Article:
Senior Chesley Swann had never been to Indiana University Bloomington before his first day of orientation.
The Washington, D.C., native knew he wanted to work in public policy. After hearing about IU's School of Public and Environmental Affairs program and the overall atmosphere at IU, he enrolled, campus unseen.
"I had heard about IU through my mentors (and IU alumni) back in D.C.," Swann said. "I knew I wanted to go into public policy, and SPEA has such a great program, so I was instantly drawn to that. I was also drawn to the overall atmosphere and IU experience that so many people told me about."
Growing up in D.C. gave Swann a front-row seat to policy decision-making and both the positive and negative effects it can have on communities. His father is retired law enforcement, and his mother has spent more than 30 years working for the Environmental Protection Agency.
His mother's first-hand experience with public policy, her own social activism and the socio-economic divide of a city like D.C. were a huge influence on Swann and his decision to pursue politics.
"I was fortunate to live in a middle-class household," he said. "But to see people who come from poverty, people whose ZIP code can determine if they have a meal or not, to no fault of their own, really shaped my interest in public policy. And my mom is pretty engaged and really taught me about history and some of my role models and how hard they worked to make it more equitable for everybody. I see it as my responsibility to engage in that kind of work and to uplift the community."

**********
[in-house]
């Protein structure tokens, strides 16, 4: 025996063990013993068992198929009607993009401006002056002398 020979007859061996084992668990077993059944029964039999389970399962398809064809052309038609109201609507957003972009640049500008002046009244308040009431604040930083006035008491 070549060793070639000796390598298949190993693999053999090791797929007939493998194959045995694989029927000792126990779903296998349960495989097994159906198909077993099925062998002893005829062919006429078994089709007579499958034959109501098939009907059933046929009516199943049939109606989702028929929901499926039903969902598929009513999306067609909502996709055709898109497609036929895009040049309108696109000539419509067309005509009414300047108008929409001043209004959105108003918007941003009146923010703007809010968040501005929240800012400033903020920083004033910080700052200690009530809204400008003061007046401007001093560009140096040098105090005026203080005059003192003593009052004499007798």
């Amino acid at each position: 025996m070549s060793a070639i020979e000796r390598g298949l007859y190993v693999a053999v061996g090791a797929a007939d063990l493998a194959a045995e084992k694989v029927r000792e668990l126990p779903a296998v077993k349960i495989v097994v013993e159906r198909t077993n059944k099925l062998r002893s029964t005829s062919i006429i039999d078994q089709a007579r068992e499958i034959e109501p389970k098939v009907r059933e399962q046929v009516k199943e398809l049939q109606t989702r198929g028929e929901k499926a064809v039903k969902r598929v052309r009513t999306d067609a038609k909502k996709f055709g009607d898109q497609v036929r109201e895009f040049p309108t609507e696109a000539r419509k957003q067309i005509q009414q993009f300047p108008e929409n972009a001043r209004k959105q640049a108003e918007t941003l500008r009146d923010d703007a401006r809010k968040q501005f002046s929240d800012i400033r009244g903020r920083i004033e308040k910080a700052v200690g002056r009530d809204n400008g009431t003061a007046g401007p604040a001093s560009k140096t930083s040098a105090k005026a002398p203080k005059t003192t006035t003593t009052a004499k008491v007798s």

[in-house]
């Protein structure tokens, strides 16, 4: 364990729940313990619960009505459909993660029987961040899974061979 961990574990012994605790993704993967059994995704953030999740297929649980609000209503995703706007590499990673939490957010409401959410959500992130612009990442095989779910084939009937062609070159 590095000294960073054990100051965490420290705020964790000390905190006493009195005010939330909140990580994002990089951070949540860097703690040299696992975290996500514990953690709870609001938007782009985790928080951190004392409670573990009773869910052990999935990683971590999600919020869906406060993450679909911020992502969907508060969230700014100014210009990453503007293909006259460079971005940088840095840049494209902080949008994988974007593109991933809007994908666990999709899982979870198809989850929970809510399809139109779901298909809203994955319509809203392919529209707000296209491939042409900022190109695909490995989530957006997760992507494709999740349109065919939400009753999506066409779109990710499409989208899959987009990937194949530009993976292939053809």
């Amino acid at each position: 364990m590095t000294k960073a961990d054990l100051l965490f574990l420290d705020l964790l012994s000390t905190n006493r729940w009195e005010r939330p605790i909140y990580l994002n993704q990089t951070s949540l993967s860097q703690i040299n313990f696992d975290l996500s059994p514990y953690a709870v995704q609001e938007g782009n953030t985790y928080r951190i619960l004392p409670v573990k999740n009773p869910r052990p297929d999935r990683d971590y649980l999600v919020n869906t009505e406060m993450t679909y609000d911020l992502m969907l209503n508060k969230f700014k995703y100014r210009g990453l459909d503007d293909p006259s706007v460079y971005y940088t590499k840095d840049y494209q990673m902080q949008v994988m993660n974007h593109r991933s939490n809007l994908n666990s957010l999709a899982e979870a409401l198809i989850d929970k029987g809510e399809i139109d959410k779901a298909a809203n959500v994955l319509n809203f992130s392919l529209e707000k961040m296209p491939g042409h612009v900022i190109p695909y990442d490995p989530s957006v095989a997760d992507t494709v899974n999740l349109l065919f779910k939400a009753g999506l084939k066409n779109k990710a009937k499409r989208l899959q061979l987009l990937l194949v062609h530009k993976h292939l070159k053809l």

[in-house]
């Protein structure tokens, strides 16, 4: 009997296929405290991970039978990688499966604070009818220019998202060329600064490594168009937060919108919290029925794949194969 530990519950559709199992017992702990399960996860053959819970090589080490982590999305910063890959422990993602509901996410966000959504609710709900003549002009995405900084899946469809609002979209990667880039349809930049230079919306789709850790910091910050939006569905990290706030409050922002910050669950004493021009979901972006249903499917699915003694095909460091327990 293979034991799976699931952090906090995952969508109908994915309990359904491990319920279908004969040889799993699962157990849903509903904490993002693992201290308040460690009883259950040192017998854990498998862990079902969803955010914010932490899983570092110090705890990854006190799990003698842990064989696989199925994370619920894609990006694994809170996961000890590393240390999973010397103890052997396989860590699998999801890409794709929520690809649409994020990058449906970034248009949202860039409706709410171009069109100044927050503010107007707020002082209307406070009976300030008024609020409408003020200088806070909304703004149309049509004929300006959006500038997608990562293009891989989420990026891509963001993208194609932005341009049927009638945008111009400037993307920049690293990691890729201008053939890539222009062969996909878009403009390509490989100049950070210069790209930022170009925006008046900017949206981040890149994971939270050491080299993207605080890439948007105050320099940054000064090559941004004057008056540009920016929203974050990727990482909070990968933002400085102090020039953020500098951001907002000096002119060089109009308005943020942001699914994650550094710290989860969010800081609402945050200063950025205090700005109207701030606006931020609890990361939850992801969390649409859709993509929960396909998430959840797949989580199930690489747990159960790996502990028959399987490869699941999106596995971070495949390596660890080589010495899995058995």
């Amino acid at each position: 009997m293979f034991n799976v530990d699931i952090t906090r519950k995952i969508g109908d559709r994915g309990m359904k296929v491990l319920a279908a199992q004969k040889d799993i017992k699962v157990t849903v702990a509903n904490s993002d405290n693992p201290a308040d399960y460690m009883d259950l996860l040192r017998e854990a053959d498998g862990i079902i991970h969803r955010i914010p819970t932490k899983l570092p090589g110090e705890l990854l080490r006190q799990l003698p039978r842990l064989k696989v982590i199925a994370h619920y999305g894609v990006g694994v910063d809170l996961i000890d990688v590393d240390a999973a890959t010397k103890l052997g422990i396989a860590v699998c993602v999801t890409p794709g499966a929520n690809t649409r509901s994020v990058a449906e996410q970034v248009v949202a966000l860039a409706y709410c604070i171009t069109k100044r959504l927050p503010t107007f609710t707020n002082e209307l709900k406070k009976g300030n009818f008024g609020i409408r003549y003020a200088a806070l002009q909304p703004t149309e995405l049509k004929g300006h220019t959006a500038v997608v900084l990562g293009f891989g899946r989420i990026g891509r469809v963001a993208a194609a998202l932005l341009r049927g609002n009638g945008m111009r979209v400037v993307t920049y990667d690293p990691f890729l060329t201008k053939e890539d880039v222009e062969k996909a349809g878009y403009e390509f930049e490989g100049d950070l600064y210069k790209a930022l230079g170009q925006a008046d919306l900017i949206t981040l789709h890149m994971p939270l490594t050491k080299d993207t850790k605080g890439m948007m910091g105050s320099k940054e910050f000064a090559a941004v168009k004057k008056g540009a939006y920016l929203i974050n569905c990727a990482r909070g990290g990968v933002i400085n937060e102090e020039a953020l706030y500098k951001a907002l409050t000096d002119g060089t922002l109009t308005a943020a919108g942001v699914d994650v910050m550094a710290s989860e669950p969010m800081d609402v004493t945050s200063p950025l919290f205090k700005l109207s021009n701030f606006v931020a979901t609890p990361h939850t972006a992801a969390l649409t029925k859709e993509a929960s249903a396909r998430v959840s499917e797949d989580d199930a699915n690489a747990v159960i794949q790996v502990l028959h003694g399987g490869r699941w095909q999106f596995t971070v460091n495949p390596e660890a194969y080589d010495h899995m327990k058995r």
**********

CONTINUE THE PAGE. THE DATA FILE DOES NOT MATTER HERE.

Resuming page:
During high school, Swann served as an intern for D.C. City Councilmember Kenyan McDuffie, and he returned to D.C. last summer to intern for Congresswoman Eleanor Holmes Norton. Before coming to IU, Swann also interned at the White House Office of Public Engagement and Intergovernmental Affairs.
He said that working under President Barack Obama's leadership was an amazing experience, and one that deepened his passion for public policy.
Once at IU, Swann didn't hesitate to put his leadership skills to work by restarting the campus's NAACP chapter, an organization he was involved with back home. His inspiration came from one of his idols, Charles H. Houston, a D.C. native and chief attorney for the NAACP who led the organization's legal fight against "separate but equal" schools, which eventually led to the Supreme Court's decision in Brown v. Board of Education.
Swann said IU is too big not to have a chapter and to not provide students an organization that he believes is at the forefront of social issues. It is also a way for students to remember those who came before them, he said.
"The history can be painful, so some people turn away from it or they lack full knowledge and understanding of our past," he said. "But to know ourselves and to move forward you have to know your past, including the organizations and people who advocated for you before you were even here. The NAACP is a way to do that and to give back."
Swann also knows how difficult it can be to put yourself out there and engage in some of those conversations, especially as a minority. Although he appreciates the tight-knit community Bloomington offers, the city is definitely different from D.C. and has challenged his beliefs from time to time.